Cuñado, Spanish for “brother-in-law,” comes from the Latin cognatus, from which we get the near-identical English cognate. How can two words so similar mean something so different?
The Latin root cognatus itself came from the roots com– (meaning “together”) and gnasci (meaning “to be born”); thus, literally, “born together.” So, two words that are cognates are — etymologically-speaking — words that are born together. And brothers-in-law are two men who are not brothers but were, in effect at least, born together as well.
Note also that this is an example of the pattern whereby Latin words with a -gn- generally became an ñ in Spanish. Thus the c-gn-t of cognate maps to the c-ñ-d of cuñado.
Sueño (Spanish for “dream”) and insomnia come from the same root: the Latin somnus, meaning, “sleep.”
The evolution is easy to spot if we remember that the -mn- sound in Latin usually transformed into the ñ in Spanish. See damn and daño, for example. Or autumn and otoño as well.
Thus, the s-mn of insomnia maps to the s-ñ of, sueño.
We recently discussed the relationship between dejar and relax, both from the same Latin root, laxare, from the Latin laxus. Other modern words come from these same roots, let’s see…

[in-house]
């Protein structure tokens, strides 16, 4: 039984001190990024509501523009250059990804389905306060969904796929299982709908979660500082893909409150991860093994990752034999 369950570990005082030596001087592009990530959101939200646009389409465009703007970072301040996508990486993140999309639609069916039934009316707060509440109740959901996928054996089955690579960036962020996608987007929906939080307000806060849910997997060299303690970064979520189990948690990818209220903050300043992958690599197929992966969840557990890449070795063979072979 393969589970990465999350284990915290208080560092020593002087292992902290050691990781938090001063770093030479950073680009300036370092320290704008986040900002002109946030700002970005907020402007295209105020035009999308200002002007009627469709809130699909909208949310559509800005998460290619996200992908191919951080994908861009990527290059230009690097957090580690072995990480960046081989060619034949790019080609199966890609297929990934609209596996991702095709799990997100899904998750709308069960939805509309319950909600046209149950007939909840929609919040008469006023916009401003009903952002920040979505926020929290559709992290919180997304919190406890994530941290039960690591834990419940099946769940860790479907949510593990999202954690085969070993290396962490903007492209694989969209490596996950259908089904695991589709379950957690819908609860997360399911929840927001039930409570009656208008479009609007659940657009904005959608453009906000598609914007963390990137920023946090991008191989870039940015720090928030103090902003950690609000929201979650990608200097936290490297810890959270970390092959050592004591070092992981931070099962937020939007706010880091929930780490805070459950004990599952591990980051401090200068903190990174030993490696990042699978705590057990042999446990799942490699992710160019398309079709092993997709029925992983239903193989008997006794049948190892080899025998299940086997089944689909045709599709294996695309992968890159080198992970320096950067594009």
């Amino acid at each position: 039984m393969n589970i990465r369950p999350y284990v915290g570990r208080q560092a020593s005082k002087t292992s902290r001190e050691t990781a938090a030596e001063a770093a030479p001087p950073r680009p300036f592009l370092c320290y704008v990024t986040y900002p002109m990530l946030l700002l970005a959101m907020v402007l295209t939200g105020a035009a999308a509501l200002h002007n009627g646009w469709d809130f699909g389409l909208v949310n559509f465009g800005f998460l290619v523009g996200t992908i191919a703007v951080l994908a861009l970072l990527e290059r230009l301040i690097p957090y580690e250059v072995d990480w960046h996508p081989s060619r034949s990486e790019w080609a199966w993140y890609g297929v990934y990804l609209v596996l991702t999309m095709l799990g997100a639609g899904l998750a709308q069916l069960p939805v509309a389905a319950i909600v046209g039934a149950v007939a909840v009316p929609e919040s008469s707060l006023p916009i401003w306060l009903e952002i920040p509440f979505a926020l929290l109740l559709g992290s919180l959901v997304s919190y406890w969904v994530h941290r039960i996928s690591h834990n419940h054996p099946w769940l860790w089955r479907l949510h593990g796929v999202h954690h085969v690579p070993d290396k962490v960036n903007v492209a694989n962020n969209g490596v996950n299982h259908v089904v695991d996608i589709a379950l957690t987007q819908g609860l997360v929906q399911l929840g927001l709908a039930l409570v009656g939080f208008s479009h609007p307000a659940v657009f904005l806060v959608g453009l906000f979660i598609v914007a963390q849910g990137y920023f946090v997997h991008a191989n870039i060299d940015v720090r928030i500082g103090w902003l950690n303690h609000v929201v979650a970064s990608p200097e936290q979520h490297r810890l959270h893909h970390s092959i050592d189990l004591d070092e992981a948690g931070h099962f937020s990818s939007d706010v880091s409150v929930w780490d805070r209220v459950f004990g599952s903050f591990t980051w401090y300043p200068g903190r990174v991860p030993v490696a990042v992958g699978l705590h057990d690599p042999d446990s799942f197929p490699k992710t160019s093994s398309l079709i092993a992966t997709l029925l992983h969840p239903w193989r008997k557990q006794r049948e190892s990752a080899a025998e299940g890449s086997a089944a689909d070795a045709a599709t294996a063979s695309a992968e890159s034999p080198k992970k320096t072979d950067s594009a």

In Spanish, another interesting word from the same root is lejos, meaning, “far.” This underwent the same sh to j transition documented in the other post. That which is far away, after all, is what we can be relaxed about, what it’s easy to be loose about.
Some additional English words that come from this same root include:
Embassy (and Ambassador) and its Spanish equivalent, Embajada (and Embajador), both come from the same ancestor, the Old French Ambactos.
What is most interesting about these two is that it is an example of the pattern where the -j- sound in Spanish maps to the -sh- sound (and its cousins, like -ss- and -ch-) in English. Remember syrup and jarabe, chess and ajedrez, sherry and jerez, and push and empujar for a few examples.
Thus, the m-b-j of emabajada maps to the m-b-ss of embassy.
Perejil and its English version parsley sound very different. But they are, actually, etymologically the same word.
They sound different because often the -s- and -sh- sounds in Spanish turned into the letter -j- with the Arabic throat clearing sound as a pronunciation. Thus, the p-r-j-l of perejil maps exactly to the p-r-s-l of parsley.